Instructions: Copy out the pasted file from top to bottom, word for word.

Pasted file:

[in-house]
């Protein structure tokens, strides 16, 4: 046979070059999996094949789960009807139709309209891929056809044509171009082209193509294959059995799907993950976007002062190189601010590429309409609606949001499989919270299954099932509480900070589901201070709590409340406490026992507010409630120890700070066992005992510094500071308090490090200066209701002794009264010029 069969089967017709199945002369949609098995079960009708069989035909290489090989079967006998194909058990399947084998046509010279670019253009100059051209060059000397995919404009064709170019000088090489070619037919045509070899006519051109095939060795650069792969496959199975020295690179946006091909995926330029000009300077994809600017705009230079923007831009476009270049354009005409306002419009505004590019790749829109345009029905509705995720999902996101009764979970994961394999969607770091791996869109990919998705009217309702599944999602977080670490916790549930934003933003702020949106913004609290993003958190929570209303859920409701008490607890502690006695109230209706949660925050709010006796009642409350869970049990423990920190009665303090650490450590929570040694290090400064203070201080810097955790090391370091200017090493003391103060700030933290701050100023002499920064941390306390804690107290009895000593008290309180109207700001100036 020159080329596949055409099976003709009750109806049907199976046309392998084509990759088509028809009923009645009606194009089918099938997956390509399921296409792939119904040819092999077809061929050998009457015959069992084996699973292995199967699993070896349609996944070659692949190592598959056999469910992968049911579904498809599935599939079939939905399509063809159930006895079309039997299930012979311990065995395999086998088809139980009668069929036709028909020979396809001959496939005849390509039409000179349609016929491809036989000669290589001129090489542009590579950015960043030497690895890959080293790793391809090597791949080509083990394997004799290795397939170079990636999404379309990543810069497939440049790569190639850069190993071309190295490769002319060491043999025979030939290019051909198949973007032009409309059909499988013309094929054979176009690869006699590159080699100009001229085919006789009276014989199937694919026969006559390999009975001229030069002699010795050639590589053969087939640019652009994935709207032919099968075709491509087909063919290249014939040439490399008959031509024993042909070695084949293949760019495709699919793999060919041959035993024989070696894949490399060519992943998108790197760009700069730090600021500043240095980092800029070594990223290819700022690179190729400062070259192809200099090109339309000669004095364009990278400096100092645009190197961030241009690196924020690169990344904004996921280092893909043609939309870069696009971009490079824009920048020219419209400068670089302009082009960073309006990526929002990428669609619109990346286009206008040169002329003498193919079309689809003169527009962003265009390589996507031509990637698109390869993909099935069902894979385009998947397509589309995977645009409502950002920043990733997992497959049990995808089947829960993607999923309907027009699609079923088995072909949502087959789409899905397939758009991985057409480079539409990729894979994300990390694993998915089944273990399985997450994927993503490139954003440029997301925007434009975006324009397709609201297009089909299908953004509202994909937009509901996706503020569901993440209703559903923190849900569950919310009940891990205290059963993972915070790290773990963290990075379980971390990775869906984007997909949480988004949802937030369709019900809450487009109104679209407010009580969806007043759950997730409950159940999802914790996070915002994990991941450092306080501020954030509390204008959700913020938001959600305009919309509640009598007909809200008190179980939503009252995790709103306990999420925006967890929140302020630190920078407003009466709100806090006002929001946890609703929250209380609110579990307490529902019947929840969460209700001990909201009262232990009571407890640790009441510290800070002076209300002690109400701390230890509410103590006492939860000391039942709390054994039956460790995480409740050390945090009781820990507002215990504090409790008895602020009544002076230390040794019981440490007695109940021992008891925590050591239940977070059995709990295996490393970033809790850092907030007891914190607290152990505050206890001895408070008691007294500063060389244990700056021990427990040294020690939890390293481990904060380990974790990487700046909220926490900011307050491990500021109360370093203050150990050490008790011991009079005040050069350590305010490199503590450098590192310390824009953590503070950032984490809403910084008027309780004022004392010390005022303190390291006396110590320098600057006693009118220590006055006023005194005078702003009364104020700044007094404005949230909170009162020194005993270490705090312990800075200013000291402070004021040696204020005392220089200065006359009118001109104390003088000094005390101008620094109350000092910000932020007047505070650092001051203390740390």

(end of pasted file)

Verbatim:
[in-house]
């Protein structure tokens, strides 16, 4: 046979070059999996094949789960009807139709309209891929056809044509171009082209193509294959059995799907993950976007002062190189601010590429309409609606949001499989919270299954099932509480900070589901201070709590409340406490026992507010409630120890700070066992005992510094500071308090490090200066209701002794009264010029 069969089967017709199945002369949609098995079960009708069989035909290489090989079967006998194909058990399947084998046509010279670019253009100059051209060059000397995919404009064709170019000088090489070619037919045509070899006519051109095939060795650069792969496959199975020295690179946006091909995926330029000009300077994809600017705009230079923007831009476009270049354009005409306002419009505004590019790749829109345009029905509705995720999902996101009764979970994961394999969607770091791996869109990919998705009217309702599944999602977080670490916790549930934003933003702020949106913004609290993003958190929570209303859920409701008490607890502690006695109230209706949660925050709010006796009642409350869970049990423990920190009665303090650490450590929570040694290090400064203070201080810097955790090391370091200017090493003391103060700030933290701050100023002499920064941390306390804690107290009895000593008290309180109207700001100036 020159080329596949055409099976003709009750109806049907199976046309392998084509990759088509028809009923009645009606194009089918099938997956390509399921296409792939119904040819092999077809061929050998009457015959069992084996699973292995199967699993070896349609996944070659692949190592598959056999469910992968049911579904498809599935599939079939939905399509063809159930006895079309039997299930012979311990065995395999086998088809139980009668069929036709028909020979396809001959496939005849390509039409000179349609016929491809036989000669290589001129090489542009590579950015960043030497690895890959080293790793391809090597791949080509083990394997004799290795397939170079990636999404379309990543810069497939440049790569190639850069190993071309190295490769002319060491043999025979030939290019051909198949973007032009409309059909499988013309094929054979176009690869006699590159080699100009001229085919006789009276014989199937694919026969006559390999009975001229030069002699010795050639590589053969087939640019652009994935709207032919099968075709491509087909063919290249014939040439490399008959031509024993042909070695084949293949760019495709699919793999060919041959035993024989070696894949490399060519992943998108790197760009700069730090600021500043240095980092800029070594990223290819700022690179190729400062070259192809200099090109339309000669004095364009990278400096100092645009190197961030241009690196924020690169990344904004996921280092893909043609939309870069696009971009490079824009920048020219419209400068670089302009082009960073309006990526929002990428669609619109990346286009206008040169002329003498193919079309689809003169527009962003265009390589996507031509990637698109390869993909099935069902894979385009998947397509589309995977645009409502950002920043990733997992497959049990995808089947829960993607999923309907027009699609079923088995072909949502087959789409899905397939758009991985057409480079539409990729894979994300990390694993998915089944273990399985997450994927993503490139954003440029997301925007434009975006324009397709609201297009089909299908953004509202994909937009509901996706503020569901993440209703559903923190849900569950919310009940891990205290059963993972915070790290773990963290990075379980971390990775869906984007997909949480988004949802937030369709019900809450487009109104679209407010009580969806007043759950997730409950159940999802914790996070915002994990991941450092306080501020954030509390204008959700913020938001959600305009919309509640009598007909809200008190179980939503009252995790709103306990999420925006967890929140302020630190920078407003009466709100806090006002929001946890609703929250209380609110579990307490529902019947929840969460209700001990909201009262232990009571407890640790009441510290800070002076209300002690109400701390230890509410103590006492939860000391039942709390054994039956460790995480409740050390945090009781820990507002215990504090409790008895602020009544002076230390040794019981440490007695109940021992008891925590050591239940977070059995709990295996490393970033809790850092907030007891914190607290152990505050206890001895408070008691007294500063060389244990700056021990427990040294020690939890390293481990904060380990974790990487700046909220926490900011307050491990500021109360370093203050150990050490008790011991009079005040050069350590305010490199503590450098590192310390824009953590503070950032984490809403910084008027309780004022004392010390005022303190390291006396110590320098600057006693009118220590006055006023005194005078702003009364104020700044007094404005949230909170009162020194005993270490705090312990800075200013000291402070004021040696204020005392220089200065006359009118001109104390003088000094005390101008620094109350000092910000932020007047505070650092001051203390740390």